Environment: VC6 (probably any VC)
What’s all this then?
Having programmed on a UNIX platform, where I used the vi editor, and since
then on a PC using Lemmy, I have
missed the ability to use tags when using Visual Studio. The macro published
here provides tags support.
To use the macro file, simply put it in the Common\MSDev98\Macros directory
under where-ever your Visual Studio is installed. The macro file exposes two
functions (listed below). These functions can be mapped to keys
of your choice.
The functions are as follows:
Invoking this function picks up the currently selected text, and looks for a
reference to it in the tags file. If it finds it in the file, it then opens
the file it is contained in and jumps to the correct line or text. The current
cursor position (and file) is added to the tag stack.
This function will take the top entry from the tag stack, and jump to the file
and cursor position listed there. This enables you to jump to a definition, and
then come back to where you were previously working. This works regardless of
whether the tag jumped to was in the same file or a different file.
So why not use the browser facilities built-in to Visual Studio?
One of the things I like about tags that the browser info doesn’t give me is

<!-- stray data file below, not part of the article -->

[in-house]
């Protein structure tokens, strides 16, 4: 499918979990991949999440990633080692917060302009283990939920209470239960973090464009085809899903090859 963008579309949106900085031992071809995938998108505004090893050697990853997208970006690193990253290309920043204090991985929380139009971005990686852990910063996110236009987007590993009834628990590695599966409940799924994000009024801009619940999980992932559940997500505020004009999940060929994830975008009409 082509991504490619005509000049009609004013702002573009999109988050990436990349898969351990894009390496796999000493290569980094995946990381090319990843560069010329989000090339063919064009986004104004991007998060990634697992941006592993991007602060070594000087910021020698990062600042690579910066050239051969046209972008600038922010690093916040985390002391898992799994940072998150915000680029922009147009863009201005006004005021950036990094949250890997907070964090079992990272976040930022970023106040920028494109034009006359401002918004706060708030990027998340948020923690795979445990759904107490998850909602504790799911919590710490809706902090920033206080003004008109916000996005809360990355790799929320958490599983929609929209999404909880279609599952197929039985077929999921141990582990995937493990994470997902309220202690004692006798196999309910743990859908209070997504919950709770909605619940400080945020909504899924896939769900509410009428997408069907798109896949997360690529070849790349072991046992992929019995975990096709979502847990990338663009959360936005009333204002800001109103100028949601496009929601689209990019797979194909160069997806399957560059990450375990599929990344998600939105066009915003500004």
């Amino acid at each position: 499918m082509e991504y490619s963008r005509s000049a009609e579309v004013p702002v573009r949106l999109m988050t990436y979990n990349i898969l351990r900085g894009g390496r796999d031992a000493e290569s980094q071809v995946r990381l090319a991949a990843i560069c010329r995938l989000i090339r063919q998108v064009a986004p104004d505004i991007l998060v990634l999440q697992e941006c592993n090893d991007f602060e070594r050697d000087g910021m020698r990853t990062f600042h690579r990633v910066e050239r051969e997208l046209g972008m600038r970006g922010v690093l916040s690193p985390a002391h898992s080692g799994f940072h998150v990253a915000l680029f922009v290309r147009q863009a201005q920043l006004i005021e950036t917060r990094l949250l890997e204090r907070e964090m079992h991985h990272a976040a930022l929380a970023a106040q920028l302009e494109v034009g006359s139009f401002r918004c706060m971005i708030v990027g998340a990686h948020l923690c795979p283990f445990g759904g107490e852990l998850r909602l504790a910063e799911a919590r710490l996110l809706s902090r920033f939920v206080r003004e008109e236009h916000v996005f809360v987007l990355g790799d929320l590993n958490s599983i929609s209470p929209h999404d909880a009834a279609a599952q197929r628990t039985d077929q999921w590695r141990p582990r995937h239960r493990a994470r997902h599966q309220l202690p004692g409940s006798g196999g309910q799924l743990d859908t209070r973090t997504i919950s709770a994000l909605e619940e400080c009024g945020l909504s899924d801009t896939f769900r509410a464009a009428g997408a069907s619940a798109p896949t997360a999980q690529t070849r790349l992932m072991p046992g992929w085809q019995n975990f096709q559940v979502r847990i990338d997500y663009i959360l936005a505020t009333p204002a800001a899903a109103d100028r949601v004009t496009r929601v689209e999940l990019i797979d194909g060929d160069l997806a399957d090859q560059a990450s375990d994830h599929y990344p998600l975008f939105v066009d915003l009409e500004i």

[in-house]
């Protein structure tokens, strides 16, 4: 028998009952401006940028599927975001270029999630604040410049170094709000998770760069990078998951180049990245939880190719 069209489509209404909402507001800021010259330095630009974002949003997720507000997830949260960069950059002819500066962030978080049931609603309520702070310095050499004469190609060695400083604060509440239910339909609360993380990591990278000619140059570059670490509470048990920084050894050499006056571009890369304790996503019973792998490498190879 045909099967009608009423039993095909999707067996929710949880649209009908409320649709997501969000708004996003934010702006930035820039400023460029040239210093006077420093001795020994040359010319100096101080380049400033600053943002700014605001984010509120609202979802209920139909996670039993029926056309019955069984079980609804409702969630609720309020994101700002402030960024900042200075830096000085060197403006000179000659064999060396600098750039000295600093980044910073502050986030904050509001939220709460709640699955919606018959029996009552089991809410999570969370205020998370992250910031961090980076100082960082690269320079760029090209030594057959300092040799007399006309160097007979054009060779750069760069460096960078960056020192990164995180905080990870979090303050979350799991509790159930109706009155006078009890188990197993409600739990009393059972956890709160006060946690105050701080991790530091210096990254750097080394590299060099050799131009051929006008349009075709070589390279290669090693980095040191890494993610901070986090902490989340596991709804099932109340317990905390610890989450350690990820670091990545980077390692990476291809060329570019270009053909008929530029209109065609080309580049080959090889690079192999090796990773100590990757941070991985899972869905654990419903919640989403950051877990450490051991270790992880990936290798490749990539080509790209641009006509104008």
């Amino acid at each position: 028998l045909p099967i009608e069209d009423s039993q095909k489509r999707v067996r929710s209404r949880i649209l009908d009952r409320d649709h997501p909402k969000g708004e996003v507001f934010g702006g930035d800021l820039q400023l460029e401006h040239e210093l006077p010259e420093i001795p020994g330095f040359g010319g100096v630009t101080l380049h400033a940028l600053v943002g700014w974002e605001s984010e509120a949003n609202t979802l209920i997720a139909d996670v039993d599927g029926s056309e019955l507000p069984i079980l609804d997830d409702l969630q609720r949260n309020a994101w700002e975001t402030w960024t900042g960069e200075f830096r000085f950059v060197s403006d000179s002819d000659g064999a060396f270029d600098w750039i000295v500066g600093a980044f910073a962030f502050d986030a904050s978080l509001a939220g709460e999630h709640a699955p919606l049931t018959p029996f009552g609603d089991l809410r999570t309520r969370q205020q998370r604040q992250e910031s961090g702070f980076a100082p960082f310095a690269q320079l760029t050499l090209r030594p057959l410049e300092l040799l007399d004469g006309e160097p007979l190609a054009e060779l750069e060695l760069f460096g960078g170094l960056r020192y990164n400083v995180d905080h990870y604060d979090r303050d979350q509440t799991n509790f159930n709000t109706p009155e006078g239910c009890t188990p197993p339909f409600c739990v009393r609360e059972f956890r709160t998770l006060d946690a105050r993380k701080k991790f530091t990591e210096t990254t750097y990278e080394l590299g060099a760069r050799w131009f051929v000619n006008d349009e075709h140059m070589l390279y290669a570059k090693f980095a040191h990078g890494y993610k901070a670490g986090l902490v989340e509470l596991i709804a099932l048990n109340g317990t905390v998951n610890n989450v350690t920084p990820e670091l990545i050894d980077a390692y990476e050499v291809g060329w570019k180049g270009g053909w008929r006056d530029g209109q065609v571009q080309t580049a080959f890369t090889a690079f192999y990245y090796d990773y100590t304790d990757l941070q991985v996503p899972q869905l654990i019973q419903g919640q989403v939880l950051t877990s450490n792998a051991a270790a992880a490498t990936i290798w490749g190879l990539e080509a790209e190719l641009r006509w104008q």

the ability to stack the tags, so I jump back to where I came from.
Mmm, looks useful, but how do I generate my tags?
To generate my tags I use Exuberant Ctags, by Darren Hiebert. This is
available as a free download from
http://ctags.sourceforge.net/. One thing to be careful of is that if you
create the tags file by specifying a directory, then the file paths are
stored as relative paths in the tags file. This then causes problems, as
Visual Studio may change its current directory each time you open a file.
How it works
When you first execute the PushContext function, the tags file is sought in
the directory in which the current file lives. If it is found, then its
contents are read in line by line, and the tag text is added to a dictionary,
along with the tag information (file path, and line number or search text).
(This does mean that the first time you read a tags file, there is a bit of
a delay, but after that it is quite fast.)
A separate dictionary is kept for each tags file you read, and a dictionary
of dictionaries is used to get back the correct dictionary. This means that
different directories can use different tags files.
Before reading in a tags file, the master dictionary is searched to see if
there is already a dictionary for that file. If there is, then the time stamp
of the file is compared to a saved timestamp in the dictionary, to see if the
tags file needs re-reading. This enables you to update your tags at any time,
and still be able to use them correctly.
If the tag text is listed in the file more than once, then the only the first
occurance will be used. To avoid this causing problems, use care when creating
your tags file, to ensure that the more important files are scanned first, and
generate a non-sorted tags file.